Sunday August 19, 2018

Strong family relationships reduce anxiety in children: Study

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London: Strong relationships with other family members can help raise self-esteem and reduce anxiety in young children at homes where parental domestic violence exists, says a study.

“Given the secrecy that surrounds domestic violence, it is important that parents, the extended family and service providers understand the protective effects that strong family bonds can have,” said Catherine Naughton from the University of Limerick in Ireland.

family children

“This way, they can encourage young people affected to maintain the inherent sense of belonging within the extended family which, ultimately, can provide positive psychological support,” Naughton added.

The study involved 465 young people aged between 17 and 25 years. They completed an online survey which asked about their experiences of parental/caregivers’ domestic violence, family bonds and psychological well-being.

Analysis showed that exposure to parental/caregivers’ domestic violence was associated with reduced self-esteem, increased anxiety and weaker family bonds in young adults when compared to those who grew up in non-affected homes.

However, the presence of strong family bonds did have a buffering effect in that, despite growing up in a home affected by domestic violence, some young adults who described strong family bonds also showed increased self-esteem and reduced anxiety.

This buffering effect of family bonds was seen when the domestic violence between their parents/caregivers was reported as either physical or psychological violence.

The findings were presented at the British Psychological Society’s annual conference in Windsor.

(IANS)

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Frequency of Brain Tumours Increase in Children With Common Genetic Syndrome

Applying the new criteria to MRI scans will help physicians identify probable tumours.

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Brain tumours may occur in children with common genetic syndrome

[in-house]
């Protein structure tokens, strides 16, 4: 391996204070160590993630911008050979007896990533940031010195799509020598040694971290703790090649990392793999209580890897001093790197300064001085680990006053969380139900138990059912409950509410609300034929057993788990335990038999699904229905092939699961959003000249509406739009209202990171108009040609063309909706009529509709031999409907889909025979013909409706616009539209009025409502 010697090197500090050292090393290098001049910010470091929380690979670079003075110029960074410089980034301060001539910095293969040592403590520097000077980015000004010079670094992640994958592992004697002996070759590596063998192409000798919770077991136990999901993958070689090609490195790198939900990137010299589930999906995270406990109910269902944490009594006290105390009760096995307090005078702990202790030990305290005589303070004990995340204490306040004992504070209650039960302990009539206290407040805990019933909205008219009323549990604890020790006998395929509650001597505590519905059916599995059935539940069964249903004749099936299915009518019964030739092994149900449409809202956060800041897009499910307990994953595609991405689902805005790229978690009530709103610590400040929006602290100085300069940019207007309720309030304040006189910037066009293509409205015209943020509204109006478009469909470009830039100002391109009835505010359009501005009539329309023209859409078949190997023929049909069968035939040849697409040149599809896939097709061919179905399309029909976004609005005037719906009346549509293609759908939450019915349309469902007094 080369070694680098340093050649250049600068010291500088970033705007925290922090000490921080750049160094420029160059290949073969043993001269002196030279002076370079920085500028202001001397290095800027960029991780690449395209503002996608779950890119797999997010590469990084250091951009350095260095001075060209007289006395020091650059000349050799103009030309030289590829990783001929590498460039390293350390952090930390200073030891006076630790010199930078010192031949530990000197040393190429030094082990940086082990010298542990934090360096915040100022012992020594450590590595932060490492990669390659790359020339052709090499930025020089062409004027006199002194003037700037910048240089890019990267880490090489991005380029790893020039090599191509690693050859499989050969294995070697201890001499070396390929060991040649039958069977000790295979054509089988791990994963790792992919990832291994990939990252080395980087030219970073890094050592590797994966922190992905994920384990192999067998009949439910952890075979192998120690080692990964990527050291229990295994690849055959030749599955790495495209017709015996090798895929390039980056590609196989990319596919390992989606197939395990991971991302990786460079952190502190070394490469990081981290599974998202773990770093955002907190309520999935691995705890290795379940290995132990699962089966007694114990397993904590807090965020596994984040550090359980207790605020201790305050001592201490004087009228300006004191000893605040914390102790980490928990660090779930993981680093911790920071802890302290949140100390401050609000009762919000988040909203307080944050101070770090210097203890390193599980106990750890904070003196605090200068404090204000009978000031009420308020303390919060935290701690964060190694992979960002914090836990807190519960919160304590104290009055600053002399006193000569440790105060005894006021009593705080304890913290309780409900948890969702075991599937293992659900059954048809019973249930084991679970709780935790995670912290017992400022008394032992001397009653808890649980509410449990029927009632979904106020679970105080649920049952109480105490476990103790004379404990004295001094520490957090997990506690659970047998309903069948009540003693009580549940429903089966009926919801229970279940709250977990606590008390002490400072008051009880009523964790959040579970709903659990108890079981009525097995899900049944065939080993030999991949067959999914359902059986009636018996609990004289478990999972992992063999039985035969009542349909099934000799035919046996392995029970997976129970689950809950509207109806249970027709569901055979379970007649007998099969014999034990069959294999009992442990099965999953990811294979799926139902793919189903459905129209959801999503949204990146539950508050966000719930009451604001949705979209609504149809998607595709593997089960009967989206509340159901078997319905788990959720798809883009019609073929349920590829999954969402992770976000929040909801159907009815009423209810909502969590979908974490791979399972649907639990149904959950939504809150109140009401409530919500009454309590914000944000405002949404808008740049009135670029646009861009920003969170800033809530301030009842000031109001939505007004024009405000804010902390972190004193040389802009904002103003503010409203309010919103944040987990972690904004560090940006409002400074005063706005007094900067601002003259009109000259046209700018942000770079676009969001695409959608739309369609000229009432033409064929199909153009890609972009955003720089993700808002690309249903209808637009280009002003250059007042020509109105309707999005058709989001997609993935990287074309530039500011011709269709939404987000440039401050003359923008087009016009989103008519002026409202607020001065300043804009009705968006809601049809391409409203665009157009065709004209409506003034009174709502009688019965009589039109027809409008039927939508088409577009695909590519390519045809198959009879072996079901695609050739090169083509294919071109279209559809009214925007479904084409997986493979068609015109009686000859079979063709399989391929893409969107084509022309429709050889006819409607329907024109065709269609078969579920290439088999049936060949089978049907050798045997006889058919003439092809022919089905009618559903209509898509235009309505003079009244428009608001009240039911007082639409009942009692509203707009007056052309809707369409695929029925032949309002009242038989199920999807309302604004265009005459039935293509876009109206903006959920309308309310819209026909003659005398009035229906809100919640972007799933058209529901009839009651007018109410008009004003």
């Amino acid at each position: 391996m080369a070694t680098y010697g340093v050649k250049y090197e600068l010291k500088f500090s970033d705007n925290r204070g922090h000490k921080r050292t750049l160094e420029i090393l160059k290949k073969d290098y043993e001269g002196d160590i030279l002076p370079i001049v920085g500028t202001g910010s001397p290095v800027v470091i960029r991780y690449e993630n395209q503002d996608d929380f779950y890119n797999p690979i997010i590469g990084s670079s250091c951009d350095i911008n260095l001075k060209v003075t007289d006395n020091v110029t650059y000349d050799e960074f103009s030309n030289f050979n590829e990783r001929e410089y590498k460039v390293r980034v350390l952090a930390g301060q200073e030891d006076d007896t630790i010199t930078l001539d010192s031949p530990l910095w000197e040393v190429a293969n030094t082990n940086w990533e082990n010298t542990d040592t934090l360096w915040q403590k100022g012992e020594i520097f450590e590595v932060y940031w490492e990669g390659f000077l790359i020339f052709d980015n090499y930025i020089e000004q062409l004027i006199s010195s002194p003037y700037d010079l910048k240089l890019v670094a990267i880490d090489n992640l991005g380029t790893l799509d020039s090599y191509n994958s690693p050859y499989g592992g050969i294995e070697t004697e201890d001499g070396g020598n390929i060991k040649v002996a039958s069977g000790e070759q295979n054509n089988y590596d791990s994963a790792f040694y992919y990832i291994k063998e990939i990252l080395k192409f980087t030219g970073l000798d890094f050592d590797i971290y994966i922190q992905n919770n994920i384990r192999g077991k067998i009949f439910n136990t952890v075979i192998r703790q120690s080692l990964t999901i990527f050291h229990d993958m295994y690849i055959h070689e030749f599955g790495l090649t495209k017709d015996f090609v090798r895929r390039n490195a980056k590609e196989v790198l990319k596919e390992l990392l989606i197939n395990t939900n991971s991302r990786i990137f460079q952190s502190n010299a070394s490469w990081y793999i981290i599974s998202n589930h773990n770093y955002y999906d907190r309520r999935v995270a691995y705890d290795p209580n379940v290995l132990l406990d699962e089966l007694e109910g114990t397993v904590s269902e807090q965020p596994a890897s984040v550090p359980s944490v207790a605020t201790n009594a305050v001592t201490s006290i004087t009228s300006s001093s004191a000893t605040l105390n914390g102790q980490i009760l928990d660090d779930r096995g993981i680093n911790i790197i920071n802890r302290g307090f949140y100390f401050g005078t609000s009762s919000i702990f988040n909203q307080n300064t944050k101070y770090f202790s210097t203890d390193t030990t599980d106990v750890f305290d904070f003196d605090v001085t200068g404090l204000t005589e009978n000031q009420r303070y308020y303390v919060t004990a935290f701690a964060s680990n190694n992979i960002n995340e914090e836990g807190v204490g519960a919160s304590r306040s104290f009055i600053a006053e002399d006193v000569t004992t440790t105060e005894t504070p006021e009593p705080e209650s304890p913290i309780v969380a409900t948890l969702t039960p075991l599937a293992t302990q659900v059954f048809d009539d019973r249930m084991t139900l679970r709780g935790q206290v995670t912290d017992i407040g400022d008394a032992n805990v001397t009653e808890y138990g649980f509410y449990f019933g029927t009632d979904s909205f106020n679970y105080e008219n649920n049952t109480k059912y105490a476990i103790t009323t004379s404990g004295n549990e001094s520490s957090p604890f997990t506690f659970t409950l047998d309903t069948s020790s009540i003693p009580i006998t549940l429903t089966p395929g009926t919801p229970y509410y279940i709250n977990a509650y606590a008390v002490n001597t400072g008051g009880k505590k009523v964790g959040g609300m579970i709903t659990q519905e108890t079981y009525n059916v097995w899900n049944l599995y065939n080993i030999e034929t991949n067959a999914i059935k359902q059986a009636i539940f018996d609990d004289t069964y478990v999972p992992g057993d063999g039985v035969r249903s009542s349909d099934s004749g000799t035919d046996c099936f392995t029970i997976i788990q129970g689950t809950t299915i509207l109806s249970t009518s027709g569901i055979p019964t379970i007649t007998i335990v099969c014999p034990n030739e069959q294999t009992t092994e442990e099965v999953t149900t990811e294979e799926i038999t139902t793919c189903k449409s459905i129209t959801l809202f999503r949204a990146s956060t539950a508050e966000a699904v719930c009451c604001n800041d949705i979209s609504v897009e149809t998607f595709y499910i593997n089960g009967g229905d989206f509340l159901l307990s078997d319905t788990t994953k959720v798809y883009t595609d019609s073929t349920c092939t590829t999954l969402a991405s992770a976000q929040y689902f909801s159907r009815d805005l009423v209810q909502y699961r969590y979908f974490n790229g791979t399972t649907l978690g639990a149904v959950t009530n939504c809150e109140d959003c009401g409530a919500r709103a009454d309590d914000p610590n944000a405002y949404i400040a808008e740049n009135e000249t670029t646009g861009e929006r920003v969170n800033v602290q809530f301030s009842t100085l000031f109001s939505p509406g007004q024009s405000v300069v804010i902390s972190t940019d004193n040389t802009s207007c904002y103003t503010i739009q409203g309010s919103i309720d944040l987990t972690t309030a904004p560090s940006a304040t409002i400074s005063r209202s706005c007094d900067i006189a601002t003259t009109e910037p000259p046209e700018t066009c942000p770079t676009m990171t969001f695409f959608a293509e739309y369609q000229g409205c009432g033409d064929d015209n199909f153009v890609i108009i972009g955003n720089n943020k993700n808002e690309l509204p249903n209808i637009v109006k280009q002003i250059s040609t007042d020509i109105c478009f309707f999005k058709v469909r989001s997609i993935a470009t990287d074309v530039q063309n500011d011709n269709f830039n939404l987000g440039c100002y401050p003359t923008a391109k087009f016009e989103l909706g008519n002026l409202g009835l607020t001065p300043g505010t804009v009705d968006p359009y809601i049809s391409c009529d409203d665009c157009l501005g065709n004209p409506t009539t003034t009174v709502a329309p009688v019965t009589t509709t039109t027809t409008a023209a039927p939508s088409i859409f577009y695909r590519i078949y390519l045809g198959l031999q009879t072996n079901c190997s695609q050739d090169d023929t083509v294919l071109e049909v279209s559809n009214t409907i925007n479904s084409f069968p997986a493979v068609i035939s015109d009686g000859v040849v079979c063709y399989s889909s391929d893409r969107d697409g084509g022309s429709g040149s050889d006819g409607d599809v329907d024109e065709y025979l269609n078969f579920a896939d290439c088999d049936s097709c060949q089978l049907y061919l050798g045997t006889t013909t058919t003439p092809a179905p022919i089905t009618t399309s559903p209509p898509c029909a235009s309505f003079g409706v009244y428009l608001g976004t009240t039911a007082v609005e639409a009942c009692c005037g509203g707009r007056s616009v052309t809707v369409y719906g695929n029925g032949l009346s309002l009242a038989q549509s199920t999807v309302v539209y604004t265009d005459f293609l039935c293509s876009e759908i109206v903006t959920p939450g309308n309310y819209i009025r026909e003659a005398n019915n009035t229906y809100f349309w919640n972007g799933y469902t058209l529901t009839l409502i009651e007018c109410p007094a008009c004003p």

Brain tumours may occur in children with common genetic syndrome, Pixabya

Parents, please take note. The frequency of brain tumours has been underestimated in children with the common genetic syndrome — neurofibromatosis type 1 (NF1), a new study has found.

According to the researchers, this disorder is characterised by birthmarks on the skin and benign nerve tumours that develop in or on the skin. Brain tumours are also known to occur in children and adults with NF1.

They estimated that only 15-20 per cent of kids with NF1 develop brain tumours. But the study, published in the journal Neurology: Clinical Practice, found that the frequency of brain tumours in this population was more than three times higher.

brain tumours can be confused with harmless bright spots, it has never been clear whether finding these abnormalities via MRI should be a cause for concern
Brain tumours can be confused with harmless bright spots, it has never been clear whether finding these abnormalities via MRI should be a cause for concern. Wikimedia Commons

“I’m not delivering the message anymore that brain tumours are rare in NF1. This study has changed how I decide which children need more surveillance and when to let the neuro-oncologists know that we may have a problem,” said senior author David H. Gutmann from the Washington University School of Medicine.

Brain Magnetic Resonance Imaging (MRI) scans of children with NF1 characteristically show bright spots that are absent in the scans of unaffected children. Unlike tumours, they are generally thought to disappear in teenage years, the researchers said.

Since brain tumours can be confused with harmless bright spots, it has never been clear whether finding these abnormalities via MRI should be a cause for concern, they added.

Representation of a Brain Tumour. Flickr
Representation of a Brain Tumor. Flickr

For the study, the team developed a set of criteria to distinguish tumours from other bright spots. The researchers then analysed scans from 68 NF1 patients and 46 children without NF1 for comparison.

Also Read: Taking Care of Mental Health Problems in Children, may Boost Parent’s Mental Health Too 

All but four (94 per cent) of the children with NF1 had bright spots, and none of the children without NF1 did. Further, in 57 per cent of the children with bright spots, at least one of the spots was deemed likely to be a tumour, the research team found.

Applying the new criteria to MRI scans will help physicians identify probable tumours, but that does not mean that all children with NF1 should be scanned regularly, the researchers cautioned. (IANS)